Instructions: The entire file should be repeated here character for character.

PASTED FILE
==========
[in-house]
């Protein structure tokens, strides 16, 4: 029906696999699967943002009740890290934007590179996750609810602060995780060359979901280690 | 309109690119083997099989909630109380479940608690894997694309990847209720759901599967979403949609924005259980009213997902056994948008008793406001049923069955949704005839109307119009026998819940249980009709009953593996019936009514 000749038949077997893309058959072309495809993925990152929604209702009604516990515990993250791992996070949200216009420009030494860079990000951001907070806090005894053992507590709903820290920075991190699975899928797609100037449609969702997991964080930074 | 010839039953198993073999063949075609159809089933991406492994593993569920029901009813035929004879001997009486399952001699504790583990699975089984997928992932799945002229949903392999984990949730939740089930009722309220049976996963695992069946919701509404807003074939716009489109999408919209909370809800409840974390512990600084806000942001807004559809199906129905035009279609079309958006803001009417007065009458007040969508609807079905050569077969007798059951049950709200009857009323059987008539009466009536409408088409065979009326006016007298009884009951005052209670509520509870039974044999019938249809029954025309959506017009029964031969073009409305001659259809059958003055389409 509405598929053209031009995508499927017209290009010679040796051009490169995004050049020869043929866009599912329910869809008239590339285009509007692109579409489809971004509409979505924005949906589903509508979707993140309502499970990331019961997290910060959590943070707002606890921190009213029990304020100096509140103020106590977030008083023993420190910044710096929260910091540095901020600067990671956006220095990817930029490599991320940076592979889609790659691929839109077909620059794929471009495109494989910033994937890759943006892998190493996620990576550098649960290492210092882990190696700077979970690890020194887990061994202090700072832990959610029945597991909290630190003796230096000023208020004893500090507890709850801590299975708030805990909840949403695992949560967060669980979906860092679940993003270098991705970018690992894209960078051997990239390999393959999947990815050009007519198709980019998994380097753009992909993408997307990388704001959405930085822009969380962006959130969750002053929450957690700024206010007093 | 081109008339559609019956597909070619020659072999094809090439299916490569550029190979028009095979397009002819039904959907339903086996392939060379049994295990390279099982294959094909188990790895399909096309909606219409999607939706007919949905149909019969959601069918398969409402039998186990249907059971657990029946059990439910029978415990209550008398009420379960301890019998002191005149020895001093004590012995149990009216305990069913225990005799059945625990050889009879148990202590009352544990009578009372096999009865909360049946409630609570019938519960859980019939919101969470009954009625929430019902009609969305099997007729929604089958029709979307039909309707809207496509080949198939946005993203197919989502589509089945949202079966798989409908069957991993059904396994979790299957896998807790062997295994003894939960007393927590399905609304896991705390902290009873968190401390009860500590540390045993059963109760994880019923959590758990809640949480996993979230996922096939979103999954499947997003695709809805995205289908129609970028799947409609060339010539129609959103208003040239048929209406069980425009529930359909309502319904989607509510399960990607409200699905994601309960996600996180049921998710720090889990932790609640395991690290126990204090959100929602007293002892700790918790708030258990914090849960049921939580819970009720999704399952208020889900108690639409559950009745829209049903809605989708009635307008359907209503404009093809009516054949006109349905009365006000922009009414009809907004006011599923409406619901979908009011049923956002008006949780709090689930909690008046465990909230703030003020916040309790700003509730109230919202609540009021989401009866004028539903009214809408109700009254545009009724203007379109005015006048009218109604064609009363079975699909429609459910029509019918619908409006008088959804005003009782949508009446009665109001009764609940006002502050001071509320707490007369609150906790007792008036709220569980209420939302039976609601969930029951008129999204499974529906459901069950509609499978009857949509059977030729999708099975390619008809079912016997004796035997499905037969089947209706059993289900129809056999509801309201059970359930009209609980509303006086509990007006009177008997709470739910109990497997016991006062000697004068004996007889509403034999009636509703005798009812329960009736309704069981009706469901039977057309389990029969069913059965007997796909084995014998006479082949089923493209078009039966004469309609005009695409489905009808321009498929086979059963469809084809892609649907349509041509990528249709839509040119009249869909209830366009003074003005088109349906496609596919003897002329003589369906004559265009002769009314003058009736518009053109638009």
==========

[in-house]
């Protein structure tokens, strides 16, 4: 029906696999699967943002009740890290934007590179996750609810602060995780060359979901280690 | 309109690119083997099989909630109380479940608690894997694309990847209720759901599967979403949609924005259980009213997902056994948008008793406001049923069955949704005839109307119009026998819940249980009709009953593996019936009514 000749038949077997893309058959072309495809993925990152929604209702009604516990515990993250791992996070949200216009420009030494860079990000951001907070806090005894053992507590709903820290920075991190699975899928797609100037449609969702997991964080930074 | 010839039953198993073999063949075609159809089933991406492994593993569920029901009813035929004879001997009486399952001699504790583990699975089984997928992932799945002229949903392999984990949730939740089930009722309220049976996963695992069946919701509404807003074939716009489109999408919209909370809800409840974390512990600084806000942001807004559809199906129905035009279609079309958006803001009417007065009458007040969508609807079905050569077969007798059951049950709200009857009323059987008539009466009536409408088409065979009326006016007298009884009951005052209670509520509870039974044999019938249809029954025309959506017009029964031969073009409305001659259809059958003055389409 509405598929053209031009995508499927017209290009010679040796051009490169995004050049020869043929866009599912329910869809008239590339285009509007692109579409489809971004509409979505924005949906589903509508979707993140309502499970990331019961997290910060959590943070707002606890921190009213029990304020100096509140103020106590977030008083023993420190910044710096929260910091540095901020600067990671956006220095990817930029490599991320940076592979889609790659691929839109077909620059794929471009495109494989910033994937890759943006892998190493996620990576550098649960290492210092882990190696700077979970690890020194887990061994202090700072832990959610029945597991909290630190003796230096000023208020004893500090507890709850801590299975708030805990909840949403695992949560967060669980979906860092679940993003270098991705970018690992894209960078051997990239390999393959999947990815050009007519198709980019998994380097753009992909993408997307990388704001959405930085822009969380962006959130969750002053929450957690700024206010007093 | 081109008339559609019956597909070619020659072999094809090439299916490569550029190979028009095979397009002819039904959907339903086996392939060379049994295990390279099982294959094909188990790895399909096309909606219409999607939706007919949905149909019969959601069918398969409402039998186990249907059971657990029946059990439910029978415990209550008398009420379960301890019998002191005149020895001093004590012995149990009216305990069913225990005799059945625990050889009879148990202590009352544990009578009372096999009865909360049946409630609570019938519960859980019939919101969470009954009625929430019902009609969305099997007729929604089958029709979307039909309707809207496509080949198939946005993203197919989502589509089945949202079966798989409908069957991993059904396994979790299957896998807790062997295994003894939960007393927590399905609304896991705390902290009873968190401390009860500590540390045993059963109760994880019923959590758990809640949480996993979230996922096939979103999954499947997003695709809805995205289908129609970028799947409609060339010539129609959103208003040239048929209406069980425009529930359909309502319904989607509510399960990607409200699905994601309960996600996180049921998710720090889990932790609640395991690290126990204090959100929602007293002892700790918790708030258990914090849960049921939580819970009720999704399952208020889900108690639409559950009745829209049903809605989708009635307008359907209503404009093809009516054949006109349905009365006000922009009414009809907004006011599923409406619901979908009011049923956002008006949780709090689930909690008046465990909230703030003020916040309790700003509730109230919202609540009021989401009866004028539903009214809408109700009254545009009724203007379109005015006048009218109604064609009363079975699909429609459910029509019918619908409006008088959804005003009782949508009446009665109001009764609940006002502050001071509320707490007369609150906790007792008036709220569980209420939302039976609601969930029951008129999204499974529906459901069950509609499978009857949509059977030729999708099975390619008809079912016997004796035997499905037969089947209706059993289900129809056999509801309201059970359930009209609980509303006086509990007006009177008997709470739910109990497997016991006062000697004068004996007889509403034999009636509703005798009812329960009736309704069981009706469901039977057309389990029969069913059965007997796909084995014998006479082949089923493209078009039966004469309609005009695409489905009808321009498929086979059963469809084809892609649907349509041509990528249709839509040119009249869909209830366009003074003005088109349906496609596919003897002329003589369906004559265009002769009314003058009736518009053109638009």